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Dynamically Populating a Control (C#)

By Christian Wenz|

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The DynamicPopulate control in the ASP.NET AJAX Control Toolkit calls a web service (or page method) and fills the resulting value into a target control on the page, without a page refresh.

Overview

The DynamicPopulate control in the ASP.NET AJAX Control Toolkit calls a web service (or page method) and fills the resulting value into a target control on the page, without a page refresh. This tutorial shows how to set this up.

Steps

First of all, you need an ASP.NET Web Service which implements the method to be called by DynamicPopulate. The web service class requires the ScriptService attribute which is defined within Microsoft.Web.Script.Services; otherwise ASP.NET AJAX cannot create the client-side JavaScript proxy for the web service which in turn is required by DynamicPopulate.

The web method must expect one argument of type string, called contextKey, since the DynamicPopulate control sends one piece of context information with each web service call. The following web service returns the current date in a format represented by the contextKey argument:

<%@ WebService Language="C#" Class="DynamicPopulate" %> using System; using System.Web; using System.Web.Services; using System.Web.Services.Protocols; using System.Web.Script.Services; [ScriptService] public class DynamicPopulate : System.Web.Services.WebService { [WebMethod] public string getDate(string contextKey) { string myDate = ""; switch (contextKey) { case "format1": myDate = String.Format("{0:MM}-{0:dd}-{0:yyyy}", DateTime.Now); break; case "format2": myDate = String.Format("{0:dd}.{0:MM}.{0:yyyy}", DateTime.Now); break; case "format3": myDate = String.Format("{0:yyyy}/{0:MM}/{0:dd}", DateTime.Now); break; } return myDate; } }

The web service is then saved as DynamicPopulate.cs.asmx. Alternatively, you could implement the getDate() method as a page method within the actual ASP.NET page with the DynamicPopulate control.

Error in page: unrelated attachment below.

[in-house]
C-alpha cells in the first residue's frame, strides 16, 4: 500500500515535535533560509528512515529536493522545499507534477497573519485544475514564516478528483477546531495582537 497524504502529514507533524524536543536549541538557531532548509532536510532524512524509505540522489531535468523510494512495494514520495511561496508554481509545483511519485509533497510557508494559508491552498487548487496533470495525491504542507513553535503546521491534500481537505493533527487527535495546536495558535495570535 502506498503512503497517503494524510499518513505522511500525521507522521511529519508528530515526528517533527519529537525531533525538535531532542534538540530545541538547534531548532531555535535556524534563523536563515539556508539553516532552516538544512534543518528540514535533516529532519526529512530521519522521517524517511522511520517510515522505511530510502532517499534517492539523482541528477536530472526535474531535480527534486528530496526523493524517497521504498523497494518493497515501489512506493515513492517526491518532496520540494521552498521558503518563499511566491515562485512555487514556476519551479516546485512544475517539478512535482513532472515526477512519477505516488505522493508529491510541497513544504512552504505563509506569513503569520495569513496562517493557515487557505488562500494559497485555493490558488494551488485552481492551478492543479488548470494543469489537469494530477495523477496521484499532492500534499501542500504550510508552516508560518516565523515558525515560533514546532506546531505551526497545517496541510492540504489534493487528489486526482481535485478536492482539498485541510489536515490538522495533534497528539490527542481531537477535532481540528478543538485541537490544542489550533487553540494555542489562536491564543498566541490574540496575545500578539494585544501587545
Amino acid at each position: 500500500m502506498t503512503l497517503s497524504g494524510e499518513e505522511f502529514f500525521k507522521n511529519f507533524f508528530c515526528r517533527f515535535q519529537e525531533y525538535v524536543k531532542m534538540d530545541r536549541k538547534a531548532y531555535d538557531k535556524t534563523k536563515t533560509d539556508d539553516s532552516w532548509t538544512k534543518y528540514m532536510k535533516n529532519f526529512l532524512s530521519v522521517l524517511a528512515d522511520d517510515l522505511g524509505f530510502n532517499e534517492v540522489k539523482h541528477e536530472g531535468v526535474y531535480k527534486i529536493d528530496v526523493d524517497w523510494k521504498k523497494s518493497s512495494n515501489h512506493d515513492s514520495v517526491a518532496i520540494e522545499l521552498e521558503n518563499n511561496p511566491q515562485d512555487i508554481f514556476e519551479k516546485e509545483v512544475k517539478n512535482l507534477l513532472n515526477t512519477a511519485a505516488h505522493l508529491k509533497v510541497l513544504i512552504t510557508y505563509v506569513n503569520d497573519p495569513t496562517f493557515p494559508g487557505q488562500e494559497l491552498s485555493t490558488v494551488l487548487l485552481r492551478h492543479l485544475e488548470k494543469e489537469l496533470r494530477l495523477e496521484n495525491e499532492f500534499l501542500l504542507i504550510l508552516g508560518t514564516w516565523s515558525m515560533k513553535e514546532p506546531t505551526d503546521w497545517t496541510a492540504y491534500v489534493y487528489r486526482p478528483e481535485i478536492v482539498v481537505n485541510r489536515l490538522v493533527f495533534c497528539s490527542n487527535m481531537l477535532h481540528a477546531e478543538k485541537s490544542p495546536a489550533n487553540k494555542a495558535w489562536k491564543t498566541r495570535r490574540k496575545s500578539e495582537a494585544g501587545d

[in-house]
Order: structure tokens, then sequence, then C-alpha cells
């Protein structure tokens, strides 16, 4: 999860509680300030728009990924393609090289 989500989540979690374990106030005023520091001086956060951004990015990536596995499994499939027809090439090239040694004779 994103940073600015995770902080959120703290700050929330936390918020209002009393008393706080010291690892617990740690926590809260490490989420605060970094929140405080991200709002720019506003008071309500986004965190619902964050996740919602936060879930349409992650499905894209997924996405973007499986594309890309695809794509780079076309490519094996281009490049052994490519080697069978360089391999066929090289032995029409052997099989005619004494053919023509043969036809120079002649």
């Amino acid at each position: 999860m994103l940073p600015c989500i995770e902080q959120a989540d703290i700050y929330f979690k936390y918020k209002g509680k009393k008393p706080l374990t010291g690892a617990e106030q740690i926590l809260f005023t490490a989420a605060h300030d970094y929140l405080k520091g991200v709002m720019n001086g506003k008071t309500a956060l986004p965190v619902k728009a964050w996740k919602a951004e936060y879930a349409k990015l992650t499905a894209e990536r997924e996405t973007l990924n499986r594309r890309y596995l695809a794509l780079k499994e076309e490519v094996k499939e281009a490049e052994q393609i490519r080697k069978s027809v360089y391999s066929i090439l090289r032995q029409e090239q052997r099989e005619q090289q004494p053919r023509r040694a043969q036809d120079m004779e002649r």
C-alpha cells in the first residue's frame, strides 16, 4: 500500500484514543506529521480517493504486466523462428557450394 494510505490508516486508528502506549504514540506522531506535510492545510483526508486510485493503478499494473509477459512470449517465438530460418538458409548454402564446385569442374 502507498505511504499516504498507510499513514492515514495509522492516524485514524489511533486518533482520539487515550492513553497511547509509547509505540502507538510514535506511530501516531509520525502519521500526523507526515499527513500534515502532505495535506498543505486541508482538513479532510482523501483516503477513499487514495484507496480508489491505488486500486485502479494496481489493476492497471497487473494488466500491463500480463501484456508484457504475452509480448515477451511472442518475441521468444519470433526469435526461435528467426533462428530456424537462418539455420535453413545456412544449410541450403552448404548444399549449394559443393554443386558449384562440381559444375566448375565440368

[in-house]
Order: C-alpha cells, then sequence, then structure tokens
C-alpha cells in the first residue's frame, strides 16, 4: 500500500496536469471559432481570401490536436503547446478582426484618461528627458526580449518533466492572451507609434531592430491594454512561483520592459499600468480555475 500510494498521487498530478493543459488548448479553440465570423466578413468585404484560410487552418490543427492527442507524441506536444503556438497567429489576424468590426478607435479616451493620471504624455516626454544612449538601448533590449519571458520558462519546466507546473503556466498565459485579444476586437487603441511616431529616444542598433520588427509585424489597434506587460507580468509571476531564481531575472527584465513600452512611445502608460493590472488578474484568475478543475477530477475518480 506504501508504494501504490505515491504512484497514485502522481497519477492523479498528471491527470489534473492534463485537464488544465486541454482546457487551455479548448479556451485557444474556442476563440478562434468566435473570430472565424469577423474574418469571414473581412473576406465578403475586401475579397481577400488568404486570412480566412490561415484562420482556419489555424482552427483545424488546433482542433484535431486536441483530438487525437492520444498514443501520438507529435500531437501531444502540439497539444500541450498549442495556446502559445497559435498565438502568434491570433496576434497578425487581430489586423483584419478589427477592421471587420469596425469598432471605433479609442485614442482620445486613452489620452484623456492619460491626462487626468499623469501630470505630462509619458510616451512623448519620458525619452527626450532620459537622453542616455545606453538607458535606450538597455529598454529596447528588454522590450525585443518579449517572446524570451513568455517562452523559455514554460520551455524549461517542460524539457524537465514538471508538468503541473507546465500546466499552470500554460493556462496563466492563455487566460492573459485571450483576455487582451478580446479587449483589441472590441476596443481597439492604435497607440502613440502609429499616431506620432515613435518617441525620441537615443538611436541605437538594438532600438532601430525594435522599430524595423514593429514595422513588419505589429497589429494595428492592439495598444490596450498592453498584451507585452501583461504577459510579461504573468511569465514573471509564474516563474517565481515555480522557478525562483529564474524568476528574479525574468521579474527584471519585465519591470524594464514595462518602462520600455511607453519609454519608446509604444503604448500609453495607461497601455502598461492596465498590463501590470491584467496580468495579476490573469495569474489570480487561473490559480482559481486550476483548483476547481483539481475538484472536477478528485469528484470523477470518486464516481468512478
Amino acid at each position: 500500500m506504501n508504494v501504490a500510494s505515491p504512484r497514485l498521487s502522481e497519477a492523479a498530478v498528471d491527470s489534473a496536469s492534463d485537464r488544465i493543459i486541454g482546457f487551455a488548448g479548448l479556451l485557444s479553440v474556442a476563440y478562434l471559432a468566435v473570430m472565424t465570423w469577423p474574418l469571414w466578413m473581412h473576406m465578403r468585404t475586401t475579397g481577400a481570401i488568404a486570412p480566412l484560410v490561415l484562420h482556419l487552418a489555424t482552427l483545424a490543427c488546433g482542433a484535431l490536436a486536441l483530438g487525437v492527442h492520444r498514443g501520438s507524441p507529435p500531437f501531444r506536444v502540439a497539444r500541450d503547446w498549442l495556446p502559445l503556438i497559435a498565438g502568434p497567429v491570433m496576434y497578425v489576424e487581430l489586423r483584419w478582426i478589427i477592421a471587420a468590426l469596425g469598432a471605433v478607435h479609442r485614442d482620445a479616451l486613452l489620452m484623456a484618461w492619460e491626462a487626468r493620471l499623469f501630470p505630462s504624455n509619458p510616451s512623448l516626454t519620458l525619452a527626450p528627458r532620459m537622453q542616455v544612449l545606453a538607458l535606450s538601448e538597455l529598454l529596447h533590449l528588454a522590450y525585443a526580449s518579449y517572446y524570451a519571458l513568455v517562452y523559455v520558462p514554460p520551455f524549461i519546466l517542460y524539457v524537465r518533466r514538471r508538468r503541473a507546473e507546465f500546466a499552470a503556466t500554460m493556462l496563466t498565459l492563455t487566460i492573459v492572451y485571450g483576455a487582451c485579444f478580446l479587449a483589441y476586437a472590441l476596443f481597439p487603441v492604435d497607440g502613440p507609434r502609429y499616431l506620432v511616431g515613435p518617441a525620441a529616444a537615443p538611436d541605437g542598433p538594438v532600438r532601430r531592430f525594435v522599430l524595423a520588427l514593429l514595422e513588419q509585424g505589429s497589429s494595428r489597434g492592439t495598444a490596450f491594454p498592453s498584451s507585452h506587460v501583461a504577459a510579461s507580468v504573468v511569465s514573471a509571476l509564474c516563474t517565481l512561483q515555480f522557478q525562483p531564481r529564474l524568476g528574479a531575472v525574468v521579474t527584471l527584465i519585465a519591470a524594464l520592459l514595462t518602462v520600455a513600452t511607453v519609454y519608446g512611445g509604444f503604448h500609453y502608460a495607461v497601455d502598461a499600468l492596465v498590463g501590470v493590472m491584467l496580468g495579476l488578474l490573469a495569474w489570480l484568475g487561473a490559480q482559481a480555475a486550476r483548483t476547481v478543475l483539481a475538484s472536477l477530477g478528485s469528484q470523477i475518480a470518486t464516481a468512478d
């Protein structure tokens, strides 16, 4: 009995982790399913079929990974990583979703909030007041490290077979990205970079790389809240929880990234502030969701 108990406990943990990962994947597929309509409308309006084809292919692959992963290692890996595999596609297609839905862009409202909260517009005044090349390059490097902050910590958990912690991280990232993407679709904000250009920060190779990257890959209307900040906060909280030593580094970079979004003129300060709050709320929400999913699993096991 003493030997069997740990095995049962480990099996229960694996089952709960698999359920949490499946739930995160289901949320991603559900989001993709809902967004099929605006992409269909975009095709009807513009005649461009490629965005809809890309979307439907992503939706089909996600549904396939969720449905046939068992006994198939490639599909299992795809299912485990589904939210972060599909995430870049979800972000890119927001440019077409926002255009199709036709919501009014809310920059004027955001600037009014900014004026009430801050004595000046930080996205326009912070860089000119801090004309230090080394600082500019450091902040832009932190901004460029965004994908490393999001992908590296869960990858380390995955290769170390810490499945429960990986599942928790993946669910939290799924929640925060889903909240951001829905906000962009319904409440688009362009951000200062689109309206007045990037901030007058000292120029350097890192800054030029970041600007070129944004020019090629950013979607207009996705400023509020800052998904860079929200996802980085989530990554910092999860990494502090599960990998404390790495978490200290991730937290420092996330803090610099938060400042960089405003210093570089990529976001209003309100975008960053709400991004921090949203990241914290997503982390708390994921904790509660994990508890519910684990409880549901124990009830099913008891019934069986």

In the next step, create a new ASP.NET file. As always, the first step is to include the ScriptManager in the current page to load the ASP.NET AJAX library and to make the Control Toolkit work:

<asp:ScriptManager ID="asm" runat="server" />

Then, add a label control (for instance using the HTML control of the same name, or the <asp:Label /> web control) which will later show the result of the web service call.

<label id="myDate" runat="server" />

An HTML button (as an HTML control, since we do not require a postback to the server) will then be used to trigger the dynamic population:

<input type="button" id="Button1" runat="server" value="Load date (m-d-y)" />

Finally, we need the DynamicPopulateExtender control to wire things up. The following attributes will be set (apart from the obvious ones, ID and runat="server"):

  • TargetControlID where to put the result from the web service call
  • ServicePath path to the web service (omit if you want to use a page method)
  • ServiceMethod name of the web method or page method
  • ContextKey context information to be sent to the web service
  • PopulateTriggerControlID element which triggers the web service call
  • ClearContentsDuringUpdate whether to empty the target element during the web service call

As you can see, the control requires some information but putting everything into place is quite straight-forward. Here is the markup for the DynamicPopulateExtender control in the current scenario:

<ajaxToolkit:DynamicPopulateExtender ID="dpe1" runat="server" ClearContentsDuringUpdate="true" TargetControlID="myDate" ServicePath="DynamicPopulate.cs.asmx" ServiceMethod="getDate" ContextKey="format1" PopulateTriggerControlID="Button1" />

Run the ASP.NET page in the browser and click on the button; you will receive the current date in month-day-year format.

A click on the button retrieves the date from the server (Click to view full-size image)

This article was originally created on June 2, 2008

Author Information

Christian Wenz

Christian Wenz – Christian Wenz is an author, trainer, and consultant. His main focus of working and writing is on web technologies and security. Christian has written or co-written over 100 books for various publishers. He works with both open source and closed source web technologies. This leads to the unusual situation that he has both been awarded a Microsoft MVP for ASP/ASP.NET and is listed in Zend's Who is Who of PHP. He is also listed in Mozilla's credits (about:credits) and is considered an expert in browser-agnostic JavaScript.